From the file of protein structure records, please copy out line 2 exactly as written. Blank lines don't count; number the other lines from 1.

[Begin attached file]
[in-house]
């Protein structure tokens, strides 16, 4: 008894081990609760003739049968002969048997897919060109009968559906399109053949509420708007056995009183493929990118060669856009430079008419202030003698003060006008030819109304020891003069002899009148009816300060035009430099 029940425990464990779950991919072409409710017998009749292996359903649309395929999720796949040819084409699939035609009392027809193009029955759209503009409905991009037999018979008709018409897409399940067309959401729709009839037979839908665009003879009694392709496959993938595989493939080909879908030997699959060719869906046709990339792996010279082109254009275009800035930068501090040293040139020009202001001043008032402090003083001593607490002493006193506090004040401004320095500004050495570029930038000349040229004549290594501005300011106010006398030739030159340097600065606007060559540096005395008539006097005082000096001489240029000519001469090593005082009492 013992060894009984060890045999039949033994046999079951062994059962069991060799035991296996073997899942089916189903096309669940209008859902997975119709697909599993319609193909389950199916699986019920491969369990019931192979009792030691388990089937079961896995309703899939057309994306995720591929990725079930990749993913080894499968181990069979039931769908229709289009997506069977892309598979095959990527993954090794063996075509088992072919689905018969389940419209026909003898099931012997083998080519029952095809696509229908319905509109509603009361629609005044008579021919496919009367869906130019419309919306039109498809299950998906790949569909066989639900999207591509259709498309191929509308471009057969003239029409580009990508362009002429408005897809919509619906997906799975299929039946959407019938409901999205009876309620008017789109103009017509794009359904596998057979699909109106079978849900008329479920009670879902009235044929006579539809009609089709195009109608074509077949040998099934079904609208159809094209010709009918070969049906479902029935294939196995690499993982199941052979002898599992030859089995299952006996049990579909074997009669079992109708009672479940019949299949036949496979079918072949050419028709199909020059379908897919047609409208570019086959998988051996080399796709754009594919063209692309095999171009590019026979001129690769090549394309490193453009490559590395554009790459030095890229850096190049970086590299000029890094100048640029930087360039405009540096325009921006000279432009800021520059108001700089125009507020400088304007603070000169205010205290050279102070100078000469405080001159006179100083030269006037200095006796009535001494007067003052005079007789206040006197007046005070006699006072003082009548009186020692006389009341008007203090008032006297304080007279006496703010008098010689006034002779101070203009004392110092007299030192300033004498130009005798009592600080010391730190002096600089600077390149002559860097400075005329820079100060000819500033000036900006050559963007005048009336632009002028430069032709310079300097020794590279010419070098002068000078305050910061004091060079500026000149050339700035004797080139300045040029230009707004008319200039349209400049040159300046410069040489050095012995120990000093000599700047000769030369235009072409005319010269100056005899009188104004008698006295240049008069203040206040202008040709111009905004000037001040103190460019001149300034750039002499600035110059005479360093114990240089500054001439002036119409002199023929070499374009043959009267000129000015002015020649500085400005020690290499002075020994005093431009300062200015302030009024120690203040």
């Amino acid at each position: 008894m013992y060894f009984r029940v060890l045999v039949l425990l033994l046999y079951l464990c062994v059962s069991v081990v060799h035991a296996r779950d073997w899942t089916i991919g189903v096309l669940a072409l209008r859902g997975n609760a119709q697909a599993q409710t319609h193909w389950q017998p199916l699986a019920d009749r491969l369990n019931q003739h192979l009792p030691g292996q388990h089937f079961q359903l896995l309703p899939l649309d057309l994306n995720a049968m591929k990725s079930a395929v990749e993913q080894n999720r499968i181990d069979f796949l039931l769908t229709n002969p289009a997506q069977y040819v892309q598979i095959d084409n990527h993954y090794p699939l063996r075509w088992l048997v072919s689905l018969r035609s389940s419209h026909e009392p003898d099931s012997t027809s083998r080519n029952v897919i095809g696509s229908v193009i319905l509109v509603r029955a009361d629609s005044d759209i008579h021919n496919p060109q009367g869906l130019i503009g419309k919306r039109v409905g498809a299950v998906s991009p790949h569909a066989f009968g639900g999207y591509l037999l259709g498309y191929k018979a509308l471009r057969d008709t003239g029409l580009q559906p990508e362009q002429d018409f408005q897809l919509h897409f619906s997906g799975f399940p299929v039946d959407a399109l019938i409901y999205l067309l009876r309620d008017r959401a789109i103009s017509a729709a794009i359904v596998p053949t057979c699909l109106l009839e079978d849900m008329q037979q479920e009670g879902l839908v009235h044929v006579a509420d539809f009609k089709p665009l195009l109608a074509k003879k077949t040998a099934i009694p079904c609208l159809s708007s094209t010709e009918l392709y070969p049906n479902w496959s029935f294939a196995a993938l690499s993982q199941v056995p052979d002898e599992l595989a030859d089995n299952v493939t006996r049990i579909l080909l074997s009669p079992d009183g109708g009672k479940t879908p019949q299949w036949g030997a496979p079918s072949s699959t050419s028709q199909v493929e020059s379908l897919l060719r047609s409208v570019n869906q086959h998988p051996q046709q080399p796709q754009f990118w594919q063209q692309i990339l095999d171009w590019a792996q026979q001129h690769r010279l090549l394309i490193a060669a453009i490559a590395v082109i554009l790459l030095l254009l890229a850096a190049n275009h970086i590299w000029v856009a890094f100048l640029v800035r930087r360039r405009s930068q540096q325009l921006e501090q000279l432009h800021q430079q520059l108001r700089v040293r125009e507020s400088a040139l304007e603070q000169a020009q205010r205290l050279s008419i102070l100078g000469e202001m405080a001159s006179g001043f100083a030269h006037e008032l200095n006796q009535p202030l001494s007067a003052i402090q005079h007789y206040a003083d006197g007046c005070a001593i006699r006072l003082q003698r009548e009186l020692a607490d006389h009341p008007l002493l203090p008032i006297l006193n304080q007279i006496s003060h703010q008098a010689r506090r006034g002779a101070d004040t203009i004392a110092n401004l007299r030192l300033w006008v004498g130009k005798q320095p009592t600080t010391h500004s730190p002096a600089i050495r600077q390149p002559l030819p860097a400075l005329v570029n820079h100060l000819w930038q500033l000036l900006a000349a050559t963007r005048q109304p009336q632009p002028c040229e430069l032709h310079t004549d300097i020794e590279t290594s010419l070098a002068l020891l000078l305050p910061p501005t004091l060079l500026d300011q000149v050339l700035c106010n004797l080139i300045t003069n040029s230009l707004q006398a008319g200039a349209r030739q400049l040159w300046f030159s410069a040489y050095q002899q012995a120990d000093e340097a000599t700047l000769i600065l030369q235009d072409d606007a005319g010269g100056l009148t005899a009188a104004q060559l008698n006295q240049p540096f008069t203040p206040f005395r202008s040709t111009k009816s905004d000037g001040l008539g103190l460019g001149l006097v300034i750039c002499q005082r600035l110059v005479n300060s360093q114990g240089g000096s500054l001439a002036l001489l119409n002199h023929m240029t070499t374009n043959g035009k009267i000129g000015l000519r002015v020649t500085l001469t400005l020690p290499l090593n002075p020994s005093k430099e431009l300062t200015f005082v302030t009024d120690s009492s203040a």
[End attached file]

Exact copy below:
């Protein structure tokens, strides 16, 4: 008894081990609760003739049968002969048997897919060109009968559906399109053949509420708007056995009183493929990118060669856009430079008419202030003698003060006008030819109304020891003069002899009148009816300060035009430099 029940425990464990779950991919072409409710017998009749292996359903649309395929999720796949040819084409699939035609009392027809193009029955759209503009409905991009037999018979008709018409897409399940067309959401729709009839037979839908665009003879009694392709496959993938595989493939080909879908030997699959060719869906046709990339792996010279082109254009275009800035930068501090040293040139020009202001001043008032402090003083001593607490002493006193506090004040401004320095500004050495570029930038000349040229004549290594501005300011106010006398030739030159340097600065606007060559540096005395008539006097005082000096001489240029000519001469090593005082009492 013992060894009984060890045999039949033994046999079951062994059962069991060799035991296996073997899942089916189903096309669940209008859902997975119709697909599993319609193909389950199916699986019920491969369990019931192979009792030691388990089937079961896995309703899939057309994306995720591929990725079930990749993913080894499968181990069979039931769908229709289009997506069977892309598979095959990527993954090794063996075509088992072919689905018969389940419209026909003898099931012997083998080519029952095809696509229908319905509109509603009361629609005044008579021919496919009367869906130019419309919306039109498809299950998906790949569909066989639900999207591509259709498309191929509308471009057969003239029409580009990508362009002429408005897809919509619906997906799975299929039946959407019938409901999205009876309620008017789109103009017509794009359904596998057979699909109106079978849900008329479920009670879902009235044929006579539809009609089709195009109608074509077949040998099934079904609208159809094209010709009918070969049906479902029935294939196995690499993982199941052979002898599992030859089995299952006996049990579909074997009669079992109708009672479940019949299949036949496979079918072949050419028709199909020059379908897919047609409208570019086959998988051996080399796709754009594919063209692309095999171009590019026979001129690769090549394309490193453009490559590395554009790459030095890229850096190049970086590299000029890094100048640029930087360039405009540096325009921006000279432009800021520059108001700089125009507020400088304007603070000169205010205290050279102070100078000469405080001159006179100083030269006037200095006796009535001494007067003052005079007789206040006197007046005070006699006072003082009548009186020692006389009341008007203090008032006297304080007279006496703010008098010689006034002779101070203009004392110092007299030192300033004498130009005798009592600080010391730190002096600089600077390149002559860097400075005329820079100060000819500033000036900006050559963007005048009336632009002028430069032709310079300097020794590279010419070098002068000078305050910061004091060079500026000149050339700035004797080139300045040029230009707004008319200039349209400049040159300046410069040489050095012995120990000093000599700047000769030369235009072409005319010269100056005899009188104004008698006295240049008069203040206040202008040709111009905004000037001040103190460019001149300034750039002499600035110059005479360093114990240089500054001439002036119409002199023929070499374009043959009267000129000015002015020649500085400005020690290499002075020994005093431009300062200015302030009024120690203040």